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PC Time Series. OLR Anomalies. 91250.0. t 0. 234.6. t 1. -84213.0. t n. 21 Jul 1981. c) ECHAM4/OPYC. d) GFDL_CM2.1. a) AVHRR. b) CSIRO_Mk3.0. 30 Jul 1981. Day -15. Day -10. Day -5. Day 0. 8 Aug 1981. Day 10. Day 15. Day 20. Day 5. c) CGCM3.1 (T47). b) CCSM3.0. a) AVHRR.

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slide1

PC Time Series

OLR Anomalies

91250.0

t0

234.6

t1

-84213.0

tn

21 Jul 1981

c) ECHAM4/OPYC

d) GFDL_CM2.1

a) AVHRR

b) CSIRO_Mk3.0

30 Jul 1981

Day -15

Day -10

Day -5

Day 0

8 Aug 1981

Day 10

Day 15

Day 20

Day 5

c) CGCM3.1 (T47)

b) CCSM3.0

a) AVHRR

d) CGCM3.1 (T63)

0.30

0.90

0.42

0.33

15oN-20oN

5oN-5oS

f) CSIRO Mk3.0

h) ECHAM4/OPYC

g) ECHAM5/MPI-OM

e) CNRM-CM3

0.54

0.32

0.28

0.66

AVHRR

j) ECHO-G (MIUB)

k) FGOALS-g1.0

i) ECHO-G

l) GFDL-CM2.0

0.56

0.26

0.36

0.61

CSIRO_Mk3.0

ECHAM4/OPYC

n) GISS-AOM

o) IPSL-CM4

m) GFDL-CM2.1

p) MIROC3.2 (hires)

0.64

0.28

0.65

0.28

GFDL_CM2.1

r) MRI-CGCM2.3.2

q) MIROC3.2 (medres)

0.58

0.34

____________________________________________________________________________________________________________________________________________________________________

Coupled Model Simulations of Boreal Summer Intraseasonal (30-50 day) Variability: Validation and Caution on Use of MetricsKenneth R. Sperber1 and H. Annamalai21PCMDI, Lawrence Livermore National Laboratory, P.O. Box 808, L-103, Livermore, CA 94550 (sperber1@llnl.gov)2International Pacific Research Center/SOEST, University of Hawaii, Honolulu, HI 96822

The latitude-time plot of convective anomalies averaged over India and/or the Bay of Bengal longitudes has been an accepted diagnostic for demonstrating the presence of northward propagation (e.g., Sikka and Gadgil (1980, MWR, 108, 1840-1853). For the observations and a subset of the models, shown below are latitude-time plots of the lag regression of the respective PC’s with 20-100 day filtered OLR (W m-2) that has been averaged between 71.25oE-83.75oE.

Simulation analysis methodology: all models are treated the same, their 20-100 day filtered OLR is projected onto the Day 0 pattern from (Annamalai and Sperber 2005, JAS, 62, 2726-2748) with the resulting PC time series used for lag regression analysis

78% of northward propagating events occurred in conjunction with eastward propagation (Lawrence and Webster 2002, JAS, 59, 1593-1606)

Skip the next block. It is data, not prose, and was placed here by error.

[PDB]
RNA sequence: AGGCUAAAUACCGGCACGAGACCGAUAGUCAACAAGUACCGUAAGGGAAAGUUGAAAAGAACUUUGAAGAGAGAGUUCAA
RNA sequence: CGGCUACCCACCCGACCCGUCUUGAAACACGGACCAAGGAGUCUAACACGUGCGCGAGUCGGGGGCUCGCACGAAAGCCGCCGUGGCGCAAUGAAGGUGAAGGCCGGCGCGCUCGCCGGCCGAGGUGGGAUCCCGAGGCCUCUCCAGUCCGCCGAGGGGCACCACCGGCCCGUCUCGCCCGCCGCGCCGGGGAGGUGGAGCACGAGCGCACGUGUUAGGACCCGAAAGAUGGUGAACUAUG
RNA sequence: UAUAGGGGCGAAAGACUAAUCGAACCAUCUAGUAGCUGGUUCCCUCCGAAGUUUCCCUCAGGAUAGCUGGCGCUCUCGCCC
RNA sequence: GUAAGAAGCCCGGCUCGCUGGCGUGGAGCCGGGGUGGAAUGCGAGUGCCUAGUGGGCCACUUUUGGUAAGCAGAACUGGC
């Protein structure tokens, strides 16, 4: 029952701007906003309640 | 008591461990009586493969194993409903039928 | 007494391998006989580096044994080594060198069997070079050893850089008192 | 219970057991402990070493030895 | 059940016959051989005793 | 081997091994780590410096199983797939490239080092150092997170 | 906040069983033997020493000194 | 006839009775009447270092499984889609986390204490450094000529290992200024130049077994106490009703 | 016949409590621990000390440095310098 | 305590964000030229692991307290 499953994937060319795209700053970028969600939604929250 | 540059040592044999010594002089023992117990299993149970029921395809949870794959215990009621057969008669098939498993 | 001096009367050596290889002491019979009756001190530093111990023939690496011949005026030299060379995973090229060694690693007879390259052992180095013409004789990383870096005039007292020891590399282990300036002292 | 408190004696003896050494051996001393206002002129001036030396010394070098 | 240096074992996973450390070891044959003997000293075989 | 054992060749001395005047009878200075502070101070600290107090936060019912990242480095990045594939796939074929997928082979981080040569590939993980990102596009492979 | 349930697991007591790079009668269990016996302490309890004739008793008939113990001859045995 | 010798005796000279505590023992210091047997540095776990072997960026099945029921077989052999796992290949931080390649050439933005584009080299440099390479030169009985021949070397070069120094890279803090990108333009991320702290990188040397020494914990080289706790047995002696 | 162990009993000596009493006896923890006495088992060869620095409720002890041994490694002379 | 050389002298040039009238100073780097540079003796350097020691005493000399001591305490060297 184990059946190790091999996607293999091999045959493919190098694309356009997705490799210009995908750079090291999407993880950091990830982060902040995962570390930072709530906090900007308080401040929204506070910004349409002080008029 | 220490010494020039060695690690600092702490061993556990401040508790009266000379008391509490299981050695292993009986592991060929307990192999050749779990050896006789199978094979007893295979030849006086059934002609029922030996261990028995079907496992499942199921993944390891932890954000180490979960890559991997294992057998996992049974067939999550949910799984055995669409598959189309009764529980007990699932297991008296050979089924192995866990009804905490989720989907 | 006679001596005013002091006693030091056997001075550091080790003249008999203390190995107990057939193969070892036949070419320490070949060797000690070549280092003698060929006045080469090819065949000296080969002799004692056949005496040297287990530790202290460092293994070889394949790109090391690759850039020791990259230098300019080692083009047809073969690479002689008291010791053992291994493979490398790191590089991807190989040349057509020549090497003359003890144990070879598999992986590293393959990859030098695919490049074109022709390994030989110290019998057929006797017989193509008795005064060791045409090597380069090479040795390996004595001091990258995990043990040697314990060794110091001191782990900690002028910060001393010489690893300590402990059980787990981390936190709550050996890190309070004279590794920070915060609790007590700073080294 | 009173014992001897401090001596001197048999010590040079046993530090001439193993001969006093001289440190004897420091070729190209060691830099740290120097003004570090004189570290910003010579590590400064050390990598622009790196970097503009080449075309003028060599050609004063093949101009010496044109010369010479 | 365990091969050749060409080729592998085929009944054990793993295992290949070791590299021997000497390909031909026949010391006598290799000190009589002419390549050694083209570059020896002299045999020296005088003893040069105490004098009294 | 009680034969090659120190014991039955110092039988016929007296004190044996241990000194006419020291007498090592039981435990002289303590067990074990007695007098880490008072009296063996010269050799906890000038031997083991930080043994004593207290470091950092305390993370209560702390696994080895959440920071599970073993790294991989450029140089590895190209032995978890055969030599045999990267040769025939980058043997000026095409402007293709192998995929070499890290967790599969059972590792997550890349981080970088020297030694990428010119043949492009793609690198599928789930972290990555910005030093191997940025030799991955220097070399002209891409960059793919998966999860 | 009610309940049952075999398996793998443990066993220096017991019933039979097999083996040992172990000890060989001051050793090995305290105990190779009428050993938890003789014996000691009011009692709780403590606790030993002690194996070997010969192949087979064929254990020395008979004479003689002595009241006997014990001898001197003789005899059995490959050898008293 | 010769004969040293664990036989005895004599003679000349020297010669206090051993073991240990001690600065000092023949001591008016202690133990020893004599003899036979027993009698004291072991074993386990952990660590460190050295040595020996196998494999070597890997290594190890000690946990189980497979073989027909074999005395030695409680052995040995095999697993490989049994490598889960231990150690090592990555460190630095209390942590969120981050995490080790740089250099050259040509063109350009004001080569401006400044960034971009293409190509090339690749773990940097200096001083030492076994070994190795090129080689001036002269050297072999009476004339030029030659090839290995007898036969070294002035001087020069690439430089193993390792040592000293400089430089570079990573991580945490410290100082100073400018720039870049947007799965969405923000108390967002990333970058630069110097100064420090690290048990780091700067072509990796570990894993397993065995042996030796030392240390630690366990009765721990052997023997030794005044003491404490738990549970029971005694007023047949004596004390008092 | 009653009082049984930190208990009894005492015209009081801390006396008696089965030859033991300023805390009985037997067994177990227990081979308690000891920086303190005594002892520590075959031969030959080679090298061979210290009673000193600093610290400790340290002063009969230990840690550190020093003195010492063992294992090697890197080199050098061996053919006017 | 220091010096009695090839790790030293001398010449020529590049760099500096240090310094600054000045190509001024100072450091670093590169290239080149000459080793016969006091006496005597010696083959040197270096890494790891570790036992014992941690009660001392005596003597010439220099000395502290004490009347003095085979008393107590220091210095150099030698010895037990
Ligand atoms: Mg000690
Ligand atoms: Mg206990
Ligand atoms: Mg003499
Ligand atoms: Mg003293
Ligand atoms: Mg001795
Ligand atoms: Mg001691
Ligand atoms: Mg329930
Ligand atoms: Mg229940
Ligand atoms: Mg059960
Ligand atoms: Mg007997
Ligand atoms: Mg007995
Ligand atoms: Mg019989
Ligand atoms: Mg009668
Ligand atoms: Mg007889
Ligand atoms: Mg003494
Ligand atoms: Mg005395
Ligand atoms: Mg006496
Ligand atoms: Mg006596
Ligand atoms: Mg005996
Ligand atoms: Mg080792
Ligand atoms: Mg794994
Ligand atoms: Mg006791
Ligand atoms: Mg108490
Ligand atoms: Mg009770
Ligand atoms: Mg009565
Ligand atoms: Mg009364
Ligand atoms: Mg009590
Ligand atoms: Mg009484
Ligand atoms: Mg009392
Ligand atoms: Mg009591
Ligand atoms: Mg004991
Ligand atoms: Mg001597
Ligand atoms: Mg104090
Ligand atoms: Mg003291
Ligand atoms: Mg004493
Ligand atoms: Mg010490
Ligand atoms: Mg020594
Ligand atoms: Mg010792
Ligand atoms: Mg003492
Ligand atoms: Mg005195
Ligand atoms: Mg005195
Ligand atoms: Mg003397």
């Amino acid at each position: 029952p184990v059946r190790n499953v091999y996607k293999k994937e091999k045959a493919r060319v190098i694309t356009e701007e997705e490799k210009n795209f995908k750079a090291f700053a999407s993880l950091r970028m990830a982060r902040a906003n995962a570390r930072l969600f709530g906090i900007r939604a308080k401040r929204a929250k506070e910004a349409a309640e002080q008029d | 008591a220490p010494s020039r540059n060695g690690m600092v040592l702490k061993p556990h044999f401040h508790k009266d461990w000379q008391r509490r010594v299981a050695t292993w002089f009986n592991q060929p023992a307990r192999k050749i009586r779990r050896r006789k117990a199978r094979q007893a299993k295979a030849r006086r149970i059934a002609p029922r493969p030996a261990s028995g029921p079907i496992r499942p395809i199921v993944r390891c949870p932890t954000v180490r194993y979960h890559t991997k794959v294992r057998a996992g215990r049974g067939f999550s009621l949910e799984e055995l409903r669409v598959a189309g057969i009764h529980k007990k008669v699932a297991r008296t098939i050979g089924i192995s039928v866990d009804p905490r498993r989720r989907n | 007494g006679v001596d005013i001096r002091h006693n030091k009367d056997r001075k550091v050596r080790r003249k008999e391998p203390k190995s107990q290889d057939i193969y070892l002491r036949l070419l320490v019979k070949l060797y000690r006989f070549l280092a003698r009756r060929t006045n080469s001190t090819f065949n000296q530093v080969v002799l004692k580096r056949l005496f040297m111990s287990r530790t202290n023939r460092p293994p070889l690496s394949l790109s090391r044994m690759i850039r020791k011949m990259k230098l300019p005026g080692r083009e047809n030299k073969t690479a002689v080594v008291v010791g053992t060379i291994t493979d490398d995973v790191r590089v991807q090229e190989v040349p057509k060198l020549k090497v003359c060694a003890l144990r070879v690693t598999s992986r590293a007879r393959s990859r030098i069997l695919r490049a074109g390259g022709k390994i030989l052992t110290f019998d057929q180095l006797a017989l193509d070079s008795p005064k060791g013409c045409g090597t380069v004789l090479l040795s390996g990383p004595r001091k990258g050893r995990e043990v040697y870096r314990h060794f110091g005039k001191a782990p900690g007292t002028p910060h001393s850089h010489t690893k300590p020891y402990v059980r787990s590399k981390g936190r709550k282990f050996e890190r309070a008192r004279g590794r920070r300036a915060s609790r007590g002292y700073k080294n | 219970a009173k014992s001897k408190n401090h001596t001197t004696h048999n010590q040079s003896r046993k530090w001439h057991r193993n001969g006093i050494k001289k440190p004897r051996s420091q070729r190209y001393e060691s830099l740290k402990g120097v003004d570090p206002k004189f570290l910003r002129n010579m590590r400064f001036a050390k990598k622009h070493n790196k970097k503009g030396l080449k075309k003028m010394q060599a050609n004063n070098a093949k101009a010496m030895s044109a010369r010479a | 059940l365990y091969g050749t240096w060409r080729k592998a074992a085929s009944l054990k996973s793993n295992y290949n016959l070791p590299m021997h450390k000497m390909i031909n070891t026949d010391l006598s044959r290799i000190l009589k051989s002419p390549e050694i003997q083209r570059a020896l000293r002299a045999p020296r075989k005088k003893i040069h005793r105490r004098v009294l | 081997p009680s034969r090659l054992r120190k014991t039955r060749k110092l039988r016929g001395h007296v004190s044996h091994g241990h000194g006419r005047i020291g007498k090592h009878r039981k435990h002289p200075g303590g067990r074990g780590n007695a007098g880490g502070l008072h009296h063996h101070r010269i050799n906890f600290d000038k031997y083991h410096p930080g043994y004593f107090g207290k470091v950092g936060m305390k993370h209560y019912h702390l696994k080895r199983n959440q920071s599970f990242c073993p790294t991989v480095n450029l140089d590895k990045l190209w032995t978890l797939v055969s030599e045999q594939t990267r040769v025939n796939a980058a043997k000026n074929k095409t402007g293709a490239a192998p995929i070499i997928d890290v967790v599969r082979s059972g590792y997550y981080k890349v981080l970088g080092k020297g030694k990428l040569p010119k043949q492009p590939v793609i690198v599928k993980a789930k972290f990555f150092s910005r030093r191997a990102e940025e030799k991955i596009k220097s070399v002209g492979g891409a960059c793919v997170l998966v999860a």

Goals and Background

Day 0

BSISV northward and eastward propagation of AVHRR OLR (W m-2) using CsEOF analysis (Annamalai and Sperber 2005, JAS, 62, 2726-2748)

Data

The results above suggest that the models exhibit northward propagation of convective anomalies that is essentially consistent with observations. However, the data above do not confirm that the anomalies that develops over the continental latitudes (poleward of 10oN) arises as an extension of the eastward propagating MJO. This is investigated below by showing longitude-time lag plots of convective anomalies between 5oN-5oS and 15oN-20oN

The ability of the models to simulate the tilted convection is demonstrated by calculating the Day 10 lag regression of the respective PC’s against 20-100 day filtered OLR (W m-2). The pattern correlation with the Day 10 CsEOF is also given. The largest pattern correlation for (g) ECHAM5/MPI-OM incorrectly indicates that this model gives the best agreement with observations in simulating the tilted convective anomalies. The same incorrect result holds true if one considers the pattern correlation for the full-space-time BSISV simulated by the models (not shown). Thus, caution is warranted in using the pattern correlation as a metric of model performance without a physical interpretation of the data

Atmospheric GCMs do not properly represent the tilted rainband (mm day-1) that is characteristic of the BSISV (Waliser et al. 2003, Clim. Dynam., 21, 423-446)

The CMIP3 and CMIP2+ (given in red) Models

Caution is warranted in the use of latitude-time plots for isolating northward propagation. They must be used in conjunction with longitude-time plots to determine if the northward propagating component is associated with the near-equatorial eastward propagating convective anomalies, as observed. The ECHAM4/OPYC model has the most realistic BSISV. Also crucial to this finding was the examination of animations of the full BSISV life-cycle of the 20-100 day filtered OLR anomalies, snapshots of which are shown below

Discovery of Boreal Summer Intraseasonal Variability

K. R. Sperber was supported under the auspices of the U.S. Department of Energy Office of Science, Climate Change Prediction Program by University of California

Lawrence Livermore National Laboratory under contract No. W-7405-Eng-48. UCRL-POST-227735